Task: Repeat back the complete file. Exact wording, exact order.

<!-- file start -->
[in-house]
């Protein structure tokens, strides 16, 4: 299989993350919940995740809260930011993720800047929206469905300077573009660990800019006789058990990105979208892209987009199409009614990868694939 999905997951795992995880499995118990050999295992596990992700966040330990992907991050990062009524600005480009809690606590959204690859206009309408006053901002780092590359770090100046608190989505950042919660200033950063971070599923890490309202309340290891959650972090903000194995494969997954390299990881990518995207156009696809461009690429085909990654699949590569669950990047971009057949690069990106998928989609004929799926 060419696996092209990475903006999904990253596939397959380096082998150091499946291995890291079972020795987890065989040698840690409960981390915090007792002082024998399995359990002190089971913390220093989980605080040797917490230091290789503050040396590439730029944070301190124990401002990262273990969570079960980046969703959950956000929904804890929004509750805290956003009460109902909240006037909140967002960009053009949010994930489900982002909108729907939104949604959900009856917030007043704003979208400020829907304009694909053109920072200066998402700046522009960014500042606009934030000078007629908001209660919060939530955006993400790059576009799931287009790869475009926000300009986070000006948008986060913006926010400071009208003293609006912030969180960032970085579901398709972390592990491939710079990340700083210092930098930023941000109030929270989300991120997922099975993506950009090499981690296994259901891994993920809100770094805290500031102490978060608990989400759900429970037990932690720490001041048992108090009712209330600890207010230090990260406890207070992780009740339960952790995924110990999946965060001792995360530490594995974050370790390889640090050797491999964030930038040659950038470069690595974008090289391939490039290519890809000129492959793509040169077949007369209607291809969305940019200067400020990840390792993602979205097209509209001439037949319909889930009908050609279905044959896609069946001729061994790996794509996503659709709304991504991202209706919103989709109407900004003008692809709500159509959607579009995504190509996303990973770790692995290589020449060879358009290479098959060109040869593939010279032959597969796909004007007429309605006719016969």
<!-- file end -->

[in-house]
């Protein structure tokens, strides 16, 4: 299989993350919940995740809260930011993720800047929206469905300077573009660990800019006789058990990105979208892209987009199409009614990868694939 999905997951795992995880499995118990050999295992596990992700966040330990992907991050990062009524600005480009809690606590959204690859206009309408006053901002780092590359770090100046608190989505950042919660200033950063971070599923890490309202309340290891959650972090903000194995494969997954390299990881990518995207156009696809461009690429085909990654699949590569669950990047971009057949690069990106998928989609004929799926 060419696996092209990475903006999904990253596939397959380096082998150091499946291995890291079972020795987890065989040698840690409960981390915090007792002082024998399995359990002190089971913390220093989980605080040797917490230091290789503050040396590439730029944070301190124990401002990262273990969570079960980046969703959950956000929904804890929004509750805290956003009460109902909240006037909140967002960009053009949010994930489900982002909108729907939104949604959900009856917030007043704003979208400020829907304009694909053109920072200066998402700046522009960014500042606009934030000078007629908001209660919060939530955006993400790059576009799931287009790869475009926000300009986070000006948008986060913006926010400071009208003293609006912030969180960032970085579901398709972390592990491939710079990340700083210092930098930023941000109030929270989300991120997922099975993506950009090499981690296994259901891994993920809100770094805290500031102490978060608990989400759900429970037990932690720490001041048992108090009712209330600890207010230090990260406890207070992780009740339960952790995924110990999946965060001792995360530490594995974050370790390889640090050797491999964030930038040659950038470069690595974008090289391939490039290519890809000129492959793509040169077949007369209607291809969305940019200067400020990840390792993602979205097209509209001439037949319909889930009908050609279905044959896609069946001729061994790996794509996503659709709304991504991202209706919103989709109407900004003008692809709500159509959607579009995504190509996303990973770790692995290589020449060879358009290479098959060109040869593939010279032959597969796909004007007429309605006719016969």